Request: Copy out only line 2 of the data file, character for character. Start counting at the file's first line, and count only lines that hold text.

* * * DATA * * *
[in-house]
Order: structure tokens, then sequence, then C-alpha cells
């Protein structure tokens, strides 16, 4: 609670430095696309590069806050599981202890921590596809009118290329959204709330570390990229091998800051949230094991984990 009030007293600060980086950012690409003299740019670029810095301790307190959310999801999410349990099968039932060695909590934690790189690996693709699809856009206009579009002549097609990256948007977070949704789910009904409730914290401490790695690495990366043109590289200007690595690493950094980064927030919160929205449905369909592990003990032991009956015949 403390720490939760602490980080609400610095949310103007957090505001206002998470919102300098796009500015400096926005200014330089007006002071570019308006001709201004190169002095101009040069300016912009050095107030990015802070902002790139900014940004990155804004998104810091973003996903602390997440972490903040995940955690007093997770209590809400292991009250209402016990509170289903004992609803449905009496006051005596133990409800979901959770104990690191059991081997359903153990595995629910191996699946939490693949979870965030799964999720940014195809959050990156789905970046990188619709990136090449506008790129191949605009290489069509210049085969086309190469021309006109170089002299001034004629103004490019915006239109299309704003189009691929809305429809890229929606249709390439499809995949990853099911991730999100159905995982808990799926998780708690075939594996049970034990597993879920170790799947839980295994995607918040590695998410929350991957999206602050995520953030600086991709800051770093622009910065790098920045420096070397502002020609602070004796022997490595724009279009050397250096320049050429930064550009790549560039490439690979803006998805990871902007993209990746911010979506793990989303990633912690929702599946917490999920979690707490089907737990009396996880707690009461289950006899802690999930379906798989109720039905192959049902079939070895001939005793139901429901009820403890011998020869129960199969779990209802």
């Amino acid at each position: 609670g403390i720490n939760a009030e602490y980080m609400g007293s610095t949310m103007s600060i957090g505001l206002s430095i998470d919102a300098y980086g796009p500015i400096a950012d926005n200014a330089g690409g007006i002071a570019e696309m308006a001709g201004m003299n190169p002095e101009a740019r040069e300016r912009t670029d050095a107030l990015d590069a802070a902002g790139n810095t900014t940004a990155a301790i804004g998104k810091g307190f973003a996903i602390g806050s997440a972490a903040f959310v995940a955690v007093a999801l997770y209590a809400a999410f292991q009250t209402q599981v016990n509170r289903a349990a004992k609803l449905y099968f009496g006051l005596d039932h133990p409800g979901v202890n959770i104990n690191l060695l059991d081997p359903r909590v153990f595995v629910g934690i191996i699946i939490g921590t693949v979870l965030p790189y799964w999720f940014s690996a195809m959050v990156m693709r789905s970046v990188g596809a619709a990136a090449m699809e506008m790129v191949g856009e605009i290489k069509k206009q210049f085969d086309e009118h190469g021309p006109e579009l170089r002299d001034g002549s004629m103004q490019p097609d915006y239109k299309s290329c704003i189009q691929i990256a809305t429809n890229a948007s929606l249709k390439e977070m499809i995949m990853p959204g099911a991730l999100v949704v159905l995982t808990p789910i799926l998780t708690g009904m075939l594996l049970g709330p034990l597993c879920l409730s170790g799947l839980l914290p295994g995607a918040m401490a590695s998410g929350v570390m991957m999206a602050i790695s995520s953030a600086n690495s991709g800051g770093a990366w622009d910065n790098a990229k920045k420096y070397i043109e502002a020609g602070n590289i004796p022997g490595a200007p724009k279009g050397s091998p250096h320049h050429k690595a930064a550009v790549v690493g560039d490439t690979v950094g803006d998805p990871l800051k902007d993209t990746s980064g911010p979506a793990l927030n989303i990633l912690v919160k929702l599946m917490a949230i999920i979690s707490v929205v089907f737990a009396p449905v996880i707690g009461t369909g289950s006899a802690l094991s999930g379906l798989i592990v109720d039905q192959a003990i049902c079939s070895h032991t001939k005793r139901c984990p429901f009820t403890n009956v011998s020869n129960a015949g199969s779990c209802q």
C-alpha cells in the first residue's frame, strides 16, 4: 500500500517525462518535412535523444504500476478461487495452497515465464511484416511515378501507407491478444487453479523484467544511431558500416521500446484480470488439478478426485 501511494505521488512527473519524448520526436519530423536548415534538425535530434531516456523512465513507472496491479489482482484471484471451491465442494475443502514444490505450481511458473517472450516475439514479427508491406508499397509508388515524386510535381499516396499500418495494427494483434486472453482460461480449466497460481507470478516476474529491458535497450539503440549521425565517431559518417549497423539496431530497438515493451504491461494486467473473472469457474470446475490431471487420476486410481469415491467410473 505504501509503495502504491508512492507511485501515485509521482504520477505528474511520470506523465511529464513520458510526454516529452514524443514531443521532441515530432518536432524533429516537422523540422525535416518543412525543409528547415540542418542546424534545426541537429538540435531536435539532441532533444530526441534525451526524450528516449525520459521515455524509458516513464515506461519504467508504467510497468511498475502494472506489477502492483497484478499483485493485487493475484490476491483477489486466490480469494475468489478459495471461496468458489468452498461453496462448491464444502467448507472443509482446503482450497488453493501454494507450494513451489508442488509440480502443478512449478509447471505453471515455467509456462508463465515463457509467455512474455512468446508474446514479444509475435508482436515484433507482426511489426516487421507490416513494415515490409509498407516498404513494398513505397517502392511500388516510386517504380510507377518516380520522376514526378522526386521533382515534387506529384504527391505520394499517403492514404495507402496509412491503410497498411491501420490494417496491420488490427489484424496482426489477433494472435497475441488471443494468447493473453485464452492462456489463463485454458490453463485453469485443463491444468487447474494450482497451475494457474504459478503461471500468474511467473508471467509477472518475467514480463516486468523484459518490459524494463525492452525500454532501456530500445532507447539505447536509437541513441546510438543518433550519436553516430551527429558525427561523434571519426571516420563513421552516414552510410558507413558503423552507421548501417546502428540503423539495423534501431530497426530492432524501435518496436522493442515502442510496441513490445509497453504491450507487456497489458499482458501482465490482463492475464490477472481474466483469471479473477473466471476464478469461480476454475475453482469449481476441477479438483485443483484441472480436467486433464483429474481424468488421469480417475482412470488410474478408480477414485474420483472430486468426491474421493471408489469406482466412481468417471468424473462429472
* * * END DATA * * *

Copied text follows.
Order: structure tokens, then sequence, then C-alpha cells